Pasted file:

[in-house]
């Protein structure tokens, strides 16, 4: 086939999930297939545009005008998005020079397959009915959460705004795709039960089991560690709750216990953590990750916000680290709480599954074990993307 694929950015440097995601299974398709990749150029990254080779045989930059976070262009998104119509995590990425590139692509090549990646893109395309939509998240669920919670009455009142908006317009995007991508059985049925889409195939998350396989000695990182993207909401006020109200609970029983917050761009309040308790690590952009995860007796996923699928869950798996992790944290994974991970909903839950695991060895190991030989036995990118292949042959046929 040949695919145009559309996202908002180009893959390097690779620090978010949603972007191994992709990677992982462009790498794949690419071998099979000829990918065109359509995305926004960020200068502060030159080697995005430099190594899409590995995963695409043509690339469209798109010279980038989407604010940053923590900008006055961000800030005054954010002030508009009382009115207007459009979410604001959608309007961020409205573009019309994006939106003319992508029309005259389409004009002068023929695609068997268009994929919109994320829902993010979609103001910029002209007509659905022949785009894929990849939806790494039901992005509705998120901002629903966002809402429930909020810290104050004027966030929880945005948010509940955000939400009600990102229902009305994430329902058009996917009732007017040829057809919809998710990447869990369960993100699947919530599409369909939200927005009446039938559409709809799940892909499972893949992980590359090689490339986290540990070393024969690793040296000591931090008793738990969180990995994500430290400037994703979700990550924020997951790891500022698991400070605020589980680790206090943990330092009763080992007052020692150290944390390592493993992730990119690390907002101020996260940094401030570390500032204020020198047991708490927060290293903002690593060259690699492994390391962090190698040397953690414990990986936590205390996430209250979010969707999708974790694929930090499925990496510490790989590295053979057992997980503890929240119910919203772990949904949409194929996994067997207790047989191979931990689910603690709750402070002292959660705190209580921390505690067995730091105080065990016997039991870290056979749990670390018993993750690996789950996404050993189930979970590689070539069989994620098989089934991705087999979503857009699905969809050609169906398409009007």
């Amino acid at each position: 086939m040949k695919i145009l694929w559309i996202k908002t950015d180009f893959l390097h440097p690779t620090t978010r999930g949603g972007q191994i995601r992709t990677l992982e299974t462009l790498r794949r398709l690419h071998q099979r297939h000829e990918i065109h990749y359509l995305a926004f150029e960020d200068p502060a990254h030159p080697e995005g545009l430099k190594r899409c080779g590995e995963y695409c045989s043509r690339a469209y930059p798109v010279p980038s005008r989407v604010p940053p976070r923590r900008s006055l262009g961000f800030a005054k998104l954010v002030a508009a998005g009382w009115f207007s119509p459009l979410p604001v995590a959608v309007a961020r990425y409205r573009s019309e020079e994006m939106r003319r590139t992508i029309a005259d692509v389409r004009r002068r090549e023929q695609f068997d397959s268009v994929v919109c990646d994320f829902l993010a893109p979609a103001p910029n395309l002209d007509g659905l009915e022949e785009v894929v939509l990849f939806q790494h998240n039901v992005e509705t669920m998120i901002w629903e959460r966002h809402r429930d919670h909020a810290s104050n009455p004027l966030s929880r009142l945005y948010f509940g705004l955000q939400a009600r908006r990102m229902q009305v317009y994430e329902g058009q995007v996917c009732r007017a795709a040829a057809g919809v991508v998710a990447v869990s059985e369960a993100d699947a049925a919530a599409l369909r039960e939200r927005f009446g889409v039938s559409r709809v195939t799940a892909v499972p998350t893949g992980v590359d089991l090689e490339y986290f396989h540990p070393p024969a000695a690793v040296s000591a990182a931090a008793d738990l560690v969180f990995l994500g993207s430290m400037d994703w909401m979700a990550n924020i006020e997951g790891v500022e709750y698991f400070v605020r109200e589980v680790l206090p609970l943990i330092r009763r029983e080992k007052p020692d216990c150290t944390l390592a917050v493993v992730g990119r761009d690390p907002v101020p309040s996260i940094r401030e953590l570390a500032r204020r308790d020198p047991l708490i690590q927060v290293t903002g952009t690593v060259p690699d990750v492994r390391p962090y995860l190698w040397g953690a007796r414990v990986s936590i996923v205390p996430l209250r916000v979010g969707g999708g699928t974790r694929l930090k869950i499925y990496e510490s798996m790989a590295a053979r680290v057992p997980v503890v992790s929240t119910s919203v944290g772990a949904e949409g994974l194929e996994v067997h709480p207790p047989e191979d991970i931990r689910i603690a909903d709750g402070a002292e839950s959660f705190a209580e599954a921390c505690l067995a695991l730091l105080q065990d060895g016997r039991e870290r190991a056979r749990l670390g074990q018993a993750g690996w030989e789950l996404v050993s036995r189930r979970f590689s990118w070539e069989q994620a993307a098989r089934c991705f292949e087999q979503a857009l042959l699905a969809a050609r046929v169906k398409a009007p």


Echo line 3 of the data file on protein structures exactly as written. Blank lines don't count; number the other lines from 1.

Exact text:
């Amino acid at each position: 086939m040949k695919i145009l694929w559309i996202k908002t950015d180009f893959l390097h440097p690779t620090t978010r999930g949603g972007q191994i995601r992709t990677l992982e299974t462009l790498r794949r398709l690419h071998q099979r297939h000829e990918i065109h990749y359509l995305a926004f150029e960020d200068p502060a990254h030159p080697e995005g545009l430099k190594r899409c080779g590995e995963y695409c045989s043509r690339a469209y930059p798109v010279p980038s005008r989407v604010p940053p976070r923590r900008s006055l262009g961000f800030a005054k998104l954010v002030a508009a998005g009382w009115f207007s119509p459009l979410p604001v995590a959608v309007a961020r990425y409205r573009s019309e020079e994006m939106r003319r590139t992508i029309a005259d692509v389409r004009r002068r090549e023929q695609f068997d397959s268009v994929v919109c990646d994320f829902l993010a893109p979609a103001p910029n395309l002209d007509g659905l009915e022949e785009v894929v939509l990849f939806q790494h998240n039901v992005e509705t669920m998120i901002w629903e959460r966002h809402r429930d919670h909020a810290s104050n009455p004027l966030s929880r009142l945005y948010f509940g705004l955000q939400a009600r908006r990102m229902q009305v317009y994430e329902g058009q995007v996917c009732r007017a795709a040829a057809g919809v991508v998710a990447v869990s059985e369960a993100d699947a049925a919530a599409l369909r039960e939200r927005f009446g889409v039938s559409r709809v195939t799940a892909v499972p998350t893949g992980v590359d089991l090689e490339y986290f396989h540990p070393p024969a000695a690793v040296s000591a990182a931090a008793d738990l560690v969180f990995l994500g993207s430290m400037d994703w909401m979700a990550n924020i006020e997951g790891v500022e709750y698991f400070v605020r109200e589980v680790l206090p609970l943990i330092r009763r029983e080992k007052p020692d216990c150290t944390l390592a917050v493993v992730g990119r761009d690390p907002v101020p309040s996260i940094r401030e953590l570390a500032r204020r308790d020198p047991l708490i690590q927060v290293t903002g952009t690593v060259p690699d990750v492994r390391p962090y995860l190698w040397g953690a007796r414990v990986s936590i996923v205390p996430l209250r916000v979010g969707g999708g699928t974790r694929l930090k869950i499925y990496e510490s798996m790989a590295a053979r680290v057992p997980v503890v992790s929240t119910s919203v944290g772990a949904e949409g994974l194929e996994v067997h709480p207790p047989e191979d991970i931990r689910i603690a909903d709750g402070a002292e839950s959660f705190a209580e599954a921390c505690l067995a695991l730091l105080q065990d060895g016997r039991e870290r190991a056979r749990l670390g074990q018993a993750g690996w030989e789950l996404v050993s036995r189930r979970f590689s990118w070539e069989q994620a993307a098989r089934c991705f292949e087999q979503a857009l042959l699905a969809a050609r046929v169906k398409a009007p």